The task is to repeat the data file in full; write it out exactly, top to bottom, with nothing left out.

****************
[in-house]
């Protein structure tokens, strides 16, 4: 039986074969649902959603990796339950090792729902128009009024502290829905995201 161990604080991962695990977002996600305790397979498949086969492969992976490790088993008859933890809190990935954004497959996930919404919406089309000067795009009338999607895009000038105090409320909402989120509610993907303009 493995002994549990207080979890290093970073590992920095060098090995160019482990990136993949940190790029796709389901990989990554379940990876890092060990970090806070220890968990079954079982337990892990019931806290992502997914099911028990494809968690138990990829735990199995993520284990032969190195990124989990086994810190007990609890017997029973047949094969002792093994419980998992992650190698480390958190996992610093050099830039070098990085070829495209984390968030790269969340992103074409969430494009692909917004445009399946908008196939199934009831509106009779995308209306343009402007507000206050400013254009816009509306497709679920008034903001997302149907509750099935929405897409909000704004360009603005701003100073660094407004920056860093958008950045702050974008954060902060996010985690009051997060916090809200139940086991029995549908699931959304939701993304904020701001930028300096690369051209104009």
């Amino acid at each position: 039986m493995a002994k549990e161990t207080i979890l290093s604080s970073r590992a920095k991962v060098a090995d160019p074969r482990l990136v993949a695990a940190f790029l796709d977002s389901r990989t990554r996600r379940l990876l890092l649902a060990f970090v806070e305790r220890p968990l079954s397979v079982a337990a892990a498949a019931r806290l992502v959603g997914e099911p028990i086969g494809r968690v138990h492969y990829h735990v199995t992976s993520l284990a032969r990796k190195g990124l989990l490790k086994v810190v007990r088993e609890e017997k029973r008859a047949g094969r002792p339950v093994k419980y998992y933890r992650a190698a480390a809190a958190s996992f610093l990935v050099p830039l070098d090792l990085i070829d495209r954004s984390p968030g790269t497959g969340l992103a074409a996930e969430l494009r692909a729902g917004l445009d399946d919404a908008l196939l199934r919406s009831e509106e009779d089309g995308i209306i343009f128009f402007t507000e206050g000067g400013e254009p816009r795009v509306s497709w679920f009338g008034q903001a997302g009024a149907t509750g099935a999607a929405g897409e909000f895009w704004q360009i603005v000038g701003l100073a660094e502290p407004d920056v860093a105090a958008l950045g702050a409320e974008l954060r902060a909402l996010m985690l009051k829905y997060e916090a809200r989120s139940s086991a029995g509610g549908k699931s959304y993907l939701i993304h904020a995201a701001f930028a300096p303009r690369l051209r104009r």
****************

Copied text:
[in-house]
């Protein structure tokens, strides 16, 4: 039986074969649902959603990796339950090792729902128009009024502290829905995201 161990604080991962695990977002996600305790397979498949086969492969992976490790088993008859933890809190990935954004497959996930919404919406089309000067795009009338999607895009000038105090409320909402989120509610993907303009 493995002994549990207080979890290093970073590992920095060098090995160019482990990136993949940190790029796709389901990989990554379940990876890092060990970090806070220890968990079954079982337990892990019931806290992502997914099911028990494809968690138990990829735990199995993520284990032969190195990124989990086994810190007990609890017997029973047949094969002792093994419980998992992650190698480390958190996992610093050099830039070098990085070829495209984390968030790269969340992103074409969430494009692909917004445009399946908008196939199934009831509106009779995308209306343009402007507000206050400013254009816009509306497709679920008034903001997302149907509750099935929405897409909000704004360009603005701003100073660094407004920056860093958008950045702050974008954060902060996010985690009051997060916090809200139940086991029995549908699931959304939701993304904020701001930028300096690369051209104009």
């Amino acid at each position: 039986m493995a002994k549990e161990t207080i979890l290093s604080s970073r590992a920095k991962v060098a090995d160019p074969r482990l990136v993949a695990a940190f790029l796709d977002s389901r990989t990554r996600r379940l990876l890092l649902a060990f970090v806070e305790r220890p968990l079954s397979v079982a337990a892990a498949a019931r806290l992502v959603g997914e099911p028990i086969g494809r968690v138990h492969y990829h735990v199995t992976s993520l284990a032969r990796k190195g990124l989990l490790k086994v810190v007990r088993e609890e017997k029973r008859a047949g094969r002792p339950v093994k419980y998992y933890r992650a190698a480390a809190a958190s996992f610093l990935v050099p830039l070098d090792l990085i070829d495209r954004s984390p968030g790269t497959g969340l992103a074409a996930e969430l494009r692909a729902g917004l445009d399946d919404a908008l196939l199934r919406s009831e509106e009779d089309g995308i209306i343009f128009f402007t507000e206050g000067g400013e254009p816009r795009v509306s497709w679920f009338g008034q903001a997302g009024a149907t509750g099935a999607a929405g897409e909000f895009w704004q360009i603005v000038g701003l100073a660094e502290p407004d920056v860093a105090a958008l950045g702050a409320e974008l954060r902060a909402l996010m985690l009051k829905y997060e916090a809200r989120s139940s086991a029995g509610g549908k699931s959304y993907l939701i993304h904020a995201a701001f930028a300096p303009r690369l051209r104009r």